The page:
14 Safety Tips for Your Volunteer Abroad Trip

Are you planning a volunteer trip but have concerns about your safety? Would you like to learn some easy tips to ensure your safety while traveling abroad?

This might be your first time traveling on your own, or you might be a little nervous to go to a new country. Safety is important, but so is relaxing and opening yourself up to an exciting new culture.

By following 14 simple steps, you can make sure your volunteer abroad experience is both safe and satisfying.

Do your research before you go.
Plenty of research can be done ahead of your trip online. Check out safety advisory websites, talk to your volunteer abroad agency, and go on forums for travelers to talk to people who have been to your destination to get a real feel for what to expect.

Understand the culture you are traveling to.
Sometimes certain cultures have dangers or expected behaviors you may not know to expect without learning about your destination ahead of time. Particularly for women, there are often expected dress codes and added dangers that travelers should be on guard for.

 Select safe project and destinations.
Selecting a carefully vetted volunteer project in a relatively safe destination will start you out on the right foot for a safe and incident free experience abroad. By going places that have been proven to be safe and traveler friendly with reputable organizations, you will greatly minimize any risk to your safety.

Select a reputable volunteer agency.
Volunteer organizations like IFRE have the professional experience, trusted local partners, in-country staff, and volunteer abroad know-how to back you up and make sure your experience abroad is safe, successful, and deeply rewarding. Read reviews and see what other volunteers are saying before selecting an organization to travel with.

Register with your embassy.
Travelers often don’t think of registering with the embassy of their home country when arriving somewhere new, but this can be an important step to protecting yourself against any unforeseen tragedies. If civil unrest or a natural disaster occurred, the embassy will be able to quickly locate you and evacuate you to safety.

Buy travel insurance.

Travel insurance can protect you against a lot of potential problems and cover you in the event of an emergency. Whether you get sick, injured, or lose a bag, insurance can give you the peace of mind and coverage you need when volunteering abroad.

Get vaccinated.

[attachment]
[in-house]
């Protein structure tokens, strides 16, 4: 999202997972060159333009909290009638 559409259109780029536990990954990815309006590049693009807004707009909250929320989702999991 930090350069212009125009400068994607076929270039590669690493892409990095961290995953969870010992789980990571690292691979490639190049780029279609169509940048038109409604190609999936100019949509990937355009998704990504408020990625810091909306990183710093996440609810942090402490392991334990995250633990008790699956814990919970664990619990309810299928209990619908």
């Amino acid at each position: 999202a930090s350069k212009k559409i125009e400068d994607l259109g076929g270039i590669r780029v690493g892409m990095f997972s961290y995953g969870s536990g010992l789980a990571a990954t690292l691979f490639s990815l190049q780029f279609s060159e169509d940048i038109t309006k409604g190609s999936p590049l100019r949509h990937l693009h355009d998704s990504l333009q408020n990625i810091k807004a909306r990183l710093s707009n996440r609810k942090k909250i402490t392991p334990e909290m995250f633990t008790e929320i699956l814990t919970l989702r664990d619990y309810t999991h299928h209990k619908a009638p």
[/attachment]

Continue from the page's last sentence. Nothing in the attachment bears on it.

Before you travel, be sure to get up to date on any need vaccines. Wildlife volunteers or those spending a lot of time outdoors might want to consider the Rabies vaccine, but you should meet with a doctor to discuss your vaccination needs. The CDC has a handy database on their website organized by country that can point you in the right direction.

Carry important documents.

You’re obviously going to need several documents to volunteer abroad, like your passport, visa, travel insurance card, etc. For your safety, carry copies of these items, as well a laminated card with important numbers like the local police, your in-country coordinator, and the embassy of your home country.

Don’t drink the water.
This isn’t actually always true, but in some developing countries the sanitation is not up to the standards many places would consider drinkable. Do some research before drinking from the tap, as you may be exposing yourself to water borne illnesses. Ditch the disposable plastic bottles since they’re terrible for the planet and buy one good filtered bottle to take along.

Watch what you eat.
Nothing puts a damper on your volunteer abroad adventure like food poisoning. Make sure you are only eating fully cooked meals from hygienic sources, which might not be that tempting street vendor you come across. Going vegetarian while traveling abroad is a good way to avoid a lot of parasites and bacteria.

Don’t party like there’s no tomorrow.

You might love to go out at home, and your destination might be a sizzling spot for nightlife. Don’t drink until you are no longer aware of your surroundings, be super careful and go out in groups. Talk to locals to learn safe spots to go out, don’t dress provocatively, and let someone in your volunteer group know where you are at all times.

Get the lowdown on the local transport.
Chat with your host family or local project staff about the safety of public transportation in the area you are volunteering in. Some places, like Costa Rica, have cheap, reliable, safe and plentiful, if sometimes late, buses you can use to travel all over the country. Other countries, like Brazil, might have buses which are dangerous and prone to robbery, making a taxi a safer option.

Speak the local language.
Not only will speaking the local language make you feel safer while traveling, you’ll also feel more comfortable. Strangers will become new friends, even if you just learn a few words and phrases. Speaking the local language can also help you navigate any sticky situations you might encounter much more easily.

Be aware of your surroundings.
You’re going to be volunteering abroad in an exciting new country and having the time of your life. Don’t stop having fun, just look around and make yourself aware of your surroundings. Being alert and confident can actually ward off potential thieves or people with ill intentions, as they prefer victims who seem lost, uncertain, or unaware.

A little common sense and planning ahead go a long way. Follow these 14 simple steps, and you’ll be safely navigating your volunteer abroad experience in no time.

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